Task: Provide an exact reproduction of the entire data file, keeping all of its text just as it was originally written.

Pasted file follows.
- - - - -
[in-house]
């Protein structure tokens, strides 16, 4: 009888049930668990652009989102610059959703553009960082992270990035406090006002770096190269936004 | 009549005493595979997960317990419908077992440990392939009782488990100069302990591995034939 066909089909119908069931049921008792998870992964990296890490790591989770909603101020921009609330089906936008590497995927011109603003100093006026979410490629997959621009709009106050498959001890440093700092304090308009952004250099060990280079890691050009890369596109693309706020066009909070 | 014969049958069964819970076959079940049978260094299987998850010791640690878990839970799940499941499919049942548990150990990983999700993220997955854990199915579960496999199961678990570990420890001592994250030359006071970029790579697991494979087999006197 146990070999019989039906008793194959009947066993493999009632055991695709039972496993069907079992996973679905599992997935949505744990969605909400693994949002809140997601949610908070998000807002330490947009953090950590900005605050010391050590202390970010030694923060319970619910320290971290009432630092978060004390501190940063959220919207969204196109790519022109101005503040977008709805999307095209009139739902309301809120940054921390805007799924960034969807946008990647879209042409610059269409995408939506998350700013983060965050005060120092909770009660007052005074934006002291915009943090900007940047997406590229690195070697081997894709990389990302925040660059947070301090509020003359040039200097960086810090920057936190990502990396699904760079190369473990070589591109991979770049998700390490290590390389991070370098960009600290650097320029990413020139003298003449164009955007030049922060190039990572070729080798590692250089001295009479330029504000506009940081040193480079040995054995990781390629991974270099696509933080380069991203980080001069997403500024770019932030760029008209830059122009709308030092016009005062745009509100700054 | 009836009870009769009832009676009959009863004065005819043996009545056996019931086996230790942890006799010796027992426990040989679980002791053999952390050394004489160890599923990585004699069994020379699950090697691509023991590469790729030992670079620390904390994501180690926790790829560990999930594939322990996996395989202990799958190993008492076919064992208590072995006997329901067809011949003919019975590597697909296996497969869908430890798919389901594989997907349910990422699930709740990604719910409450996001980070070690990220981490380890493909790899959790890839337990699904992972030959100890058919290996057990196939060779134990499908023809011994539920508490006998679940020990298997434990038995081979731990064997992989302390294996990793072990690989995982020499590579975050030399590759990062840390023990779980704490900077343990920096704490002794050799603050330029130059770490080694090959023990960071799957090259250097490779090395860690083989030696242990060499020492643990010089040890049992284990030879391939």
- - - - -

[in-house]
């Protein structure tokens, strides 16, 4: 009888049930668990652009989102610059959703553009960082992270990035406090006002770096190269936004 | 009549005493595979997960317990419908077992440990392939009782488990100069302990591995034939 066909089909119908069931049921008792998870992964990296890490790591989770909603101020921009609330089906936008590497995927011109603003100093006026979410490629997959621009709009106050498959001890440093700092304090308009952004250099060990280079890691050009890369596109693309706020066009909070 | 014969049958069964819970076959079940049978260094299987998850010791640690878990839970799940499941499919049942548990150990990983999700993220997955854990199915579960496999199961678990570990420890001592994250030359006071970029790579697991494979087999006197 146990070999019989039906008793194959009947066993493999009632055991695709039972496993069907079992996973679905599992997935949505744990969605909400693994949002809140997601949610908070998000807002330490947009953090950590900005605050010391050590202390970010030694923060319970619910320290971290009432630092978060004390501190940063959220919207969204196109790519022109101005503040977008709805999307095209009139739902309301809120940054921390805007799924960034969807946008990647879209042409610059269409995408939506998350700013983060965050005060120092909770009660007052005074934006002291915009943090900007940047997406590229690195070697081997894709990389990302925040660059947070301090509020003359040039200097960086810090920057936190990502990396699904760079190369473990070589591109991979770049998700390490290590390389991070370098960009600290650097320029990413020139003298003449164009955007030049922060190039990572070729080798590692250089001295009479330029504000506009940081040193480079040995054995990781390629991974270099696509933080380069991203980080001069997403500024770019932030760029008209830059122009709308030092016009005062745009509100700054 | 009836009870009769009832009676009959009863004065005819043996009545056996019931086996230790942890006799010796027992426990040989679980002791053999952390050394004489160890599923990585004699069994020379699950090697691509023991590469790729030992670079620390904390994501180690926790790829560990999930594939322990996996395989202990799958190993008492076919064992208590072995006997329901067809011949003919019975590597697909296996497969869908430890798919389901594989997907349910990422699930709740990604719910409450996001980070070690990220981490380890493909790899959790890839337990699904992972030959100890058919290996057990196939060779134990499908023809011994539920508490006998679940020990298997434990038995081979731990064997992989302390294996990793072990690989995982020499590579975050030399590759990062840390023990779980704490900077343990920096704490002794050799603050330029130059770490080694090959023990960071799957090259250097490779090395860690083989030696242990060499020492643990010089040890049992284990030879391939």